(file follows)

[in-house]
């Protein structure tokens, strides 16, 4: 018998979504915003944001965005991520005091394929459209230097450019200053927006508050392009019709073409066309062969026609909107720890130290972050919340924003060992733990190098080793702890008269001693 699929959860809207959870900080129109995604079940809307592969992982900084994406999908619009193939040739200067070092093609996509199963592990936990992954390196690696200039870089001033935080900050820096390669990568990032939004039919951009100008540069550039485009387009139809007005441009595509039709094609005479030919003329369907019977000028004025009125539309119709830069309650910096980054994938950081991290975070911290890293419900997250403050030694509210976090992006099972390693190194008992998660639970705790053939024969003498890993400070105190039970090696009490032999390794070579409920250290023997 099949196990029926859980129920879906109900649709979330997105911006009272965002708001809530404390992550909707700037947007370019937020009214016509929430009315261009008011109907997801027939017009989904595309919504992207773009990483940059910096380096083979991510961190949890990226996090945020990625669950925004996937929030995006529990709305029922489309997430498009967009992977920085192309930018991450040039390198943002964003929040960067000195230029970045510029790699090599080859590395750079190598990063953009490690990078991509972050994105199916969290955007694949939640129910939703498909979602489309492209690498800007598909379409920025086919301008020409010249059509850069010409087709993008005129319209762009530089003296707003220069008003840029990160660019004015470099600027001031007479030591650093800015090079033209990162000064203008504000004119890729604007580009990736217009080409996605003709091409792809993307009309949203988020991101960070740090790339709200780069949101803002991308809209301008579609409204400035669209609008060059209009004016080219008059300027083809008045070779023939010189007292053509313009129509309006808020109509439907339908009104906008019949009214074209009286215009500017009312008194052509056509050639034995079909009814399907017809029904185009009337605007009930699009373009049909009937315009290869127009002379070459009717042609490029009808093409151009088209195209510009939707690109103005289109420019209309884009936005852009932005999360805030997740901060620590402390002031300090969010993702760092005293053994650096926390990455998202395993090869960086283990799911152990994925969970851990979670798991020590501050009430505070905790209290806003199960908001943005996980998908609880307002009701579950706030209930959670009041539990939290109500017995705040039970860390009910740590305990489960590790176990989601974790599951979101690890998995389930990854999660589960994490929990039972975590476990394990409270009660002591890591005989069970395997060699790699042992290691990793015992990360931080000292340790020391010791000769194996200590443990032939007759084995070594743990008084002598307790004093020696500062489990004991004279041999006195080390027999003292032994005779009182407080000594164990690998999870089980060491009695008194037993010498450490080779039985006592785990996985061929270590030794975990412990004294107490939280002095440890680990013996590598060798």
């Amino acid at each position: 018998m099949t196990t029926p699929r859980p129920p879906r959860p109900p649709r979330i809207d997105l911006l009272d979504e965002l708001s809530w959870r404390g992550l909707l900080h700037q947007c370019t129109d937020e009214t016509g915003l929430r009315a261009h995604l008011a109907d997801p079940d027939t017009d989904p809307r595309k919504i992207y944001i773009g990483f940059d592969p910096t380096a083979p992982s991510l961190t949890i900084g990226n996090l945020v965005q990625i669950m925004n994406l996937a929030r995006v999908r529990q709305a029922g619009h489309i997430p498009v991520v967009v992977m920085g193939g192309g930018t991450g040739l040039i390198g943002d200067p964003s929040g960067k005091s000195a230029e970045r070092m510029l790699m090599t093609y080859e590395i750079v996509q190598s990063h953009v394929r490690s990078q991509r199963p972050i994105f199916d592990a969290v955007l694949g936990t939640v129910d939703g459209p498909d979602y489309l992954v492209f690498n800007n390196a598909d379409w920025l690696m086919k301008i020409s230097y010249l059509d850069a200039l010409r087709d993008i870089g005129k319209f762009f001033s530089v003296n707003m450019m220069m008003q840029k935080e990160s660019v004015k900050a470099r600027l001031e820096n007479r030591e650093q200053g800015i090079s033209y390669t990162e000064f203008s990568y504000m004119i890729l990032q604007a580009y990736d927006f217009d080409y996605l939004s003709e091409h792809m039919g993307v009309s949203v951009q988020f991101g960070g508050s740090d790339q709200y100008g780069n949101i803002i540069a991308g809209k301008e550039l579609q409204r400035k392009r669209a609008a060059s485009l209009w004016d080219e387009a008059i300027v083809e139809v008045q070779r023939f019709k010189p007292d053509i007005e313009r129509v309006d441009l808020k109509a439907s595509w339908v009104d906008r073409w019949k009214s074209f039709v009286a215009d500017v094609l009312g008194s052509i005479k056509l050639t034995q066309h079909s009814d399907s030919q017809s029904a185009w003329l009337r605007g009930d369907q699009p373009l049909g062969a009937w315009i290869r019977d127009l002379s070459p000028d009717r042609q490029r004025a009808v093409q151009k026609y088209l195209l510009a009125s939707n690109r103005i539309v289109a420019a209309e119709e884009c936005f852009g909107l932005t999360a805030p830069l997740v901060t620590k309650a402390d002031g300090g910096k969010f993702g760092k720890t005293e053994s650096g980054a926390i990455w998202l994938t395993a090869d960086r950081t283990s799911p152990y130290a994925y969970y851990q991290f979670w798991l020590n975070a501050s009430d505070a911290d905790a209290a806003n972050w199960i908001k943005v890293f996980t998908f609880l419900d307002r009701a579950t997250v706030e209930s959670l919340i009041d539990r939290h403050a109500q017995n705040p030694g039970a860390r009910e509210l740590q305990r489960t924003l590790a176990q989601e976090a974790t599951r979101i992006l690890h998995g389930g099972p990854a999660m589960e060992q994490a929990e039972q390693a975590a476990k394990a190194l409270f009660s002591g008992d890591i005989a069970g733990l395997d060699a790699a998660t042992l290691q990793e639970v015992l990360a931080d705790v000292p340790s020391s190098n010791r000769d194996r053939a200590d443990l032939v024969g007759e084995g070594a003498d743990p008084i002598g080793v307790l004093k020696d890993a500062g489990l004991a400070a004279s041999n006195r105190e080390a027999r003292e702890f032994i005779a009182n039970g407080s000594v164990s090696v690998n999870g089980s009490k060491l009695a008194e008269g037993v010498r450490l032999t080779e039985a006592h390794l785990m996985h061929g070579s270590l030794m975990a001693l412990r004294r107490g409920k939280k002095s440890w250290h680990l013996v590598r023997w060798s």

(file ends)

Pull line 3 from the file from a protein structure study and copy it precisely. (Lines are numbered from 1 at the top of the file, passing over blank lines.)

């Amino acid at each position: 018998m099949t196990t029926p699929r859980p129920p879906r959860p109900p649709r979330i809207d997105l911006l009272d979504e965002l708001s809530w959870r404390g992550l909707l900080h700037q947007c370019t129109d937020e009214t016509g915003l929430r009315a261009h995604l008011a109907d997801p079940d027939t017009d989904p809307r595309k919504i992207y944001i773009g990483f940059d592969p910096t380096a083979p992982s991510l961190t949890i900084g990226n996090l945020v965005q990625i669950m925004n994406l996937a929030r995006v999908r529990q709305a029922g619009h489309i997430p498009v991520v967009v992977m920085g193939g192309g930018t991450g040739l040039i390198g943002d200067p964003s929040g960067k005091s000195a230029e970045r070092m510029l790699m090599t093609y080859e590395i750079v996509q190598s990063h953009v394929r490690s990078q991509r199963p972050i994105f199916d592990a969290v955007l694949g936990t939640v129910d939703g459209p498909d979602y489309l992954v492209f690498n800007n390196a598909d379409w920025l690696m086919k301008i020409s230097y010249l059509d850069a200039l010409r087709d993008i870089g005129k319209f762009f001033s530089v003296n707003m450019m220069m008003q840029k935080e990160s660019v004015k900050a470099r600027l001031e820096n007479r030591e650093q200053g800015i090079s033209y390669t990162e000064f203008s990568y504000m004119i890729l990032q604007a580009y990736d927006f217009d080409y996605l939004s003709e091409h792809m039919g993307v009309s949203v951009q988020f991101g960070g508050s740090d790339q709200y100008g780069n949101i803002i540069a991308g809209k301008e550039l579609q409204r400035k392009r669209a609008a060059s485009l209009w004016d080219e387009a008059i300027v083809e139809v008045q070779r023939f019709k010189p007292d053509i007005e313009r129509v309006d441009l808020k109509a439907s595509w339908v009104d906008r073409w019949k009214s074209f039709v009286a215009d500017v094609l009312g008194s052509i005479k056509l050639t034995q066309h079909s009814d399907s030919q017809s029904a185009w003329l009337r605007g009930d369907q699009p373009l049909g062969a009937w315009i290869r019977d127009l002379s070459p000028d009717r042609q490029r004025a009808v093409q151009k026609y088209l195209l510009a009125s939707n690109r103005i539309v289109a420019a209309e119709e884009c936005f852009g909107l932005t999360a805030p830069l997740v901060t620590k309650a402390d002031g300090g910096k969010f993702g760092k720890t005293e053994s650096g980054a926390i990455w998202l994938t395993a090869d960086r950081t283990s799911p152990y130290a994925y969970y851990q991290f979670w798991l020590n975070a501050s009430d505070a911290d905790a209290a806003n972050w199960i908001k943005v890293f996980t998908f609880l419900d307002r009701a579950t997250v706030e209930s959670l919340i009041d539990r939290h403050a109500q017995n705040p030694g039970a860390r009910e509210l740590q305990r489960t924003l590790a176990q989601e976090a974790t599951r979101i992006l690890h998995g389930g099972p990854a999660m589960e060992q994490a929990e039972q390693a975590a476990k394990a190194l409270f009660s002591g008992d890591i005989a069970g733990l395997d060699a790699a998660t042992l290691q990793e639970v015992l990360a931080d705790v000292p340790s020391s190098n010791r000769d194996r053939a200590d443990l032939v024969g007759e084995g070594a003498d743990p008084i002598g080793v307790l004093k020696d890993a500062g489990l004991a400070a004279s041999n006195r105190e080390a027999r003292e702890f032994i005779a009182n039970g407080s000594v164990s090696v690998n999870g089980s009490k060491l009695a008194e008269g037993v010498r450490l032999t080779e039985a006592h390794l785990m996985h061929g070579s270590l030794m975990a001693l412990r004294r107490g409920k939280k002095s440890w250290h680990l013996v590598r023997w060798s």